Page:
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  • To better understand the rhizosphere, the U.S. Department of Energy’s Ames Laboratory is developing a model instrument to look at the biological interactions in the rhizosphere in real time, in the field-- a capability that doesn’t currently exist. The instrument will accomplish this through the use of aptamers, which are short strands of genetic material that  can be customized to bind to a wide variety of specific target molecules.  With the help of computer software, a 3D image will be created of the targeted biochemicals in the root zone.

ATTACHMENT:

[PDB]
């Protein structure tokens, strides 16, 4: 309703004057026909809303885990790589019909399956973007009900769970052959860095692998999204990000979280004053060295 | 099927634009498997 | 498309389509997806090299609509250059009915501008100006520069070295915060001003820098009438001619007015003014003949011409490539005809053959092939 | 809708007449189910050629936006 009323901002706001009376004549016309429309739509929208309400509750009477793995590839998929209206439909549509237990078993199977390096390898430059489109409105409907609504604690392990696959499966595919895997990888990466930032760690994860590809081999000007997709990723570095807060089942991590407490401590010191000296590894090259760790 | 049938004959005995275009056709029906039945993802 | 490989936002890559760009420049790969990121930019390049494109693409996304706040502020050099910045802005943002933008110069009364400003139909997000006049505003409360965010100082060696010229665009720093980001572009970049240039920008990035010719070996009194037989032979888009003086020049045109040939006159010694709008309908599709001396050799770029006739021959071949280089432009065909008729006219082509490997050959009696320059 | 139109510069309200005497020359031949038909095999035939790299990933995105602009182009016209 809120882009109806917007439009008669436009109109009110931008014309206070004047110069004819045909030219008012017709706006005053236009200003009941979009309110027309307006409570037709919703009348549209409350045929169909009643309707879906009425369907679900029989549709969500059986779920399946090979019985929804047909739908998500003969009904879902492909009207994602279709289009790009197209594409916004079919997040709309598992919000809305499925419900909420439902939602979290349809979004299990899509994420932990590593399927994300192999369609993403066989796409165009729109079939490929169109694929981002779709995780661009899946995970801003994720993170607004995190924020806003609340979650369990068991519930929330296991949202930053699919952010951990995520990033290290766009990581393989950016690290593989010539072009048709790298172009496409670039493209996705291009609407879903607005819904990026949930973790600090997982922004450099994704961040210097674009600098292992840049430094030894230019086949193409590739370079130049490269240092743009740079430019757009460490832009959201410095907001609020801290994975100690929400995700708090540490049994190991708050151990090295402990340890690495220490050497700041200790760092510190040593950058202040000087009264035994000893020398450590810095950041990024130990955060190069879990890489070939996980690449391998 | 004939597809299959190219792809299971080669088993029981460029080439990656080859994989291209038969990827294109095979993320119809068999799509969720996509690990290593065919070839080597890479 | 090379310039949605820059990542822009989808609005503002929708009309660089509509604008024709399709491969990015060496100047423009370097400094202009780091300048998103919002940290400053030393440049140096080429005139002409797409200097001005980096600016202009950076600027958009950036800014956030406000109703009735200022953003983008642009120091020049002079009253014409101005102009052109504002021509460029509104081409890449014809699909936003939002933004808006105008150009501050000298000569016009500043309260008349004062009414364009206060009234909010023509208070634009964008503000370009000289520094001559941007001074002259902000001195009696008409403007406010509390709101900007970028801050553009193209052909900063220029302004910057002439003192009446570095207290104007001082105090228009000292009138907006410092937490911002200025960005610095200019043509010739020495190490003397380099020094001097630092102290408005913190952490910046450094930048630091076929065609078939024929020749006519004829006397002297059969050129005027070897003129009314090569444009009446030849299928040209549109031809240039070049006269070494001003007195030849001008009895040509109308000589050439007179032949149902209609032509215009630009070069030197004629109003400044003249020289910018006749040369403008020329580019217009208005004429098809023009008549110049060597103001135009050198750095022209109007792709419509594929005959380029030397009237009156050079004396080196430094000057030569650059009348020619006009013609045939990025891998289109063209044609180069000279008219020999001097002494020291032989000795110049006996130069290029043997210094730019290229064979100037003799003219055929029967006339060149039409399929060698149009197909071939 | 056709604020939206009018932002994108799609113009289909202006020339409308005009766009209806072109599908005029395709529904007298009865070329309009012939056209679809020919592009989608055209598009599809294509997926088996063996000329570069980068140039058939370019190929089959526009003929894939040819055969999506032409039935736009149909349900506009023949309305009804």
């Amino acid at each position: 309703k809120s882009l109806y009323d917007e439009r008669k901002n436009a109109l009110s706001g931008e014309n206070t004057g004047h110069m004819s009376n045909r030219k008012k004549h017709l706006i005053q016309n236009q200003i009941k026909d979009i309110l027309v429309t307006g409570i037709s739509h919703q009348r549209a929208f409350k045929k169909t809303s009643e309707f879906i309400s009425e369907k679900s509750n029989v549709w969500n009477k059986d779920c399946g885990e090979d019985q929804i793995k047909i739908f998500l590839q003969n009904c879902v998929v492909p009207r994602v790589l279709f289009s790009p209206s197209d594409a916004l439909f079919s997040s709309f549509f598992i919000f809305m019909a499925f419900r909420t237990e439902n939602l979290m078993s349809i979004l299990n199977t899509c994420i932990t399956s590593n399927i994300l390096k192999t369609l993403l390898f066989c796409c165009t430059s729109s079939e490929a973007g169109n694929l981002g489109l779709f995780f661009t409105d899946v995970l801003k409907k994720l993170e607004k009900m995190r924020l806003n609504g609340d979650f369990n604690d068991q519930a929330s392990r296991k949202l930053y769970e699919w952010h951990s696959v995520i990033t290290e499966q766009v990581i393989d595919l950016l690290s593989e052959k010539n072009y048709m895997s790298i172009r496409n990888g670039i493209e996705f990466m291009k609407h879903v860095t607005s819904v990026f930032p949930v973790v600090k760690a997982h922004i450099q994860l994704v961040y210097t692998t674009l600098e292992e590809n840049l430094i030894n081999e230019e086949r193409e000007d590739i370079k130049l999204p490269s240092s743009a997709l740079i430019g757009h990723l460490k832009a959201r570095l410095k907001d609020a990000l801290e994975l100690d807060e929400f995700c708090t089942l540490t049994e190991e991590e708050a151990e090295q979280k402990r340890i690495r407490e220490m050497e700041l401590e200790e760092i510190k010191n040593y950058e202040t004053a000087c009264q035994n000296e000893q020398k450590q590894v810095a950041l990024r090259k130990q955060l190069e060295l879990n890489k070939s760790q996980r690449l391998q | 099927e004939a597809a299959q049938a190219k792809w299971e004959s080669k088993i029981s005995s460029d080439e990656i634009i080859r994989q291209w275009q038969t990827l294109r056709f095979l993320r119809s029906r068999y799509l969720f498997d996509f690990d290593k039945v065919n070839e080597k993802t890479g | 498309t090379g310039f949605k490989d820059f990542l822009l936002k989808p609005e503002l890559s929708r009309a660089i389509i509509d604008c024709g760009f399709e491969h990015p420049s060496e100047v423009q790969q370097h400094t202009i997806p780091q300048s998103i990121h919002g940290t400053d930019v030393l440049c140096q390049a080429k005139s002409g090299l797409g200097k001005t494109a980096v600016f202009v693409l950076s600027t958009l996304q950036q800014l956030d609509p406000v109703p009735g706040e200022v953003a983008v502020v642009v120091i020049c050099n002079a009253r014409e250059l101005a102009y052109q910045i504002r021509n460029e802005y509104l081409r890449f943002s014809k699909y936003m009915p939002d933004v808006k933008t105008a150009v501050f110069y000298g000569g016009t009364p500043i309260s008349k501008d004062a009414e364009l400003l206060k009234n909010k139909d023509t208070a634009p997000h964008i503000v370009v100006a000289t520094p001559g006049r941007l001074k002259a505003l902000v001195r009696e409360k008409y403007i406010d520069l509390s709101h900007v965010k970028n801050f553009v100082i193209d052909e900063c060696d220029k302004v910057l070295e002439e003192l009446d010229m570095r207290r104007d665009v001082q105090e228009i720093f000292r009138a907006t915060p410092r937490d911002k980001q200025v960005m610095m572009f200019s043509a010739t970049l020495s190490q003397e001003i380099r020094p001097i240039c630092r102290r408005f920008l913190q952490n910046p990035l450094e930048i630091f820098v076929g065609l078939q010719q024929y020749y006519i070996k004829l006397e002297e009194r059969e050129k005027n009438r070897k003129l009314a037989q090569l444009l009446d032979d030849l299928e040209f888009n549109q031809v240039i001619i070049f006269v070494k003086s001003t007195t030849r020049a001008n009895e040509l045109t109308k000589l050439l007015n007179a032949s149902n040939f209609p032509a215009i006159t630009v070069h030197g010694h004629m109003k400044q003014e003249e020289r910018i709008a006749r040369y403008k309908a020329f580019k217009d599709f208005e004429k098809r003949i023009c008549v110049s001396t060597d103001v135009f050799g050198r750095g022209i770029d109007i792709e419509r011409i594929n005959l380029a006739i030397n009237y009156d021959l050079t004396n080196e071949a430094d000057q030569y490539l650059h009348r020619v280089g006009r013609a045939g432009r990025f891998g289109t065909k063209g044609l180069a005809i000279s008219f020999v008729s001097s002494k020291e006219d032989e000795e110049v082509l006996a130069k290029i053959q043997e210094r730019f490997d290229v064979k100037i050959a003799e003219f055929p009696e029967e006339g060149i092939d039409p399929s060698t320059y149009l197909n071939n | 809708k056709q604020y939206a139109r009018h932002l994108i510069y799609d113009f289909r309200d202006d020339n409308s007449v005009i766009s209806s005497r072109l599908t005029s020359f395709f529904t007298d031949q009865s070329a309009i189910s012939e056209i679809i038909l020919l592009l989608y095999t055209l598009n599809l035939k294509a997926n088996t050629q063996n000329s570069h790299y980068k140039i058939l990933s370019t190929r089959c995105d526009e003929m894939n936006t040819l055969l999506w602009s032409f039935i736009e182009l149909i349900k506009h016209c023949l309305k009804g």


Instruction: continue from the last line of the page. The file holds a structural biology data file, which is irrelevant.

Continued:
U.S Department of Energy, Ames Laboratory
    To better understand the rhizosphere, the U.S. Department of Energy’s Ames Laboratory is developing a model instrument to look at the biological interactions in the rhizosphere in real time, in the field-- a capability that doesn’t currently exist. The instrument will accomplish this through the use of aptamers, which are short strands of genetic material that can be customized to bind to a wide variety of specific target molecules. With the help of computer software, a 3D image will be created of the targeted biochemicals in the root zone.
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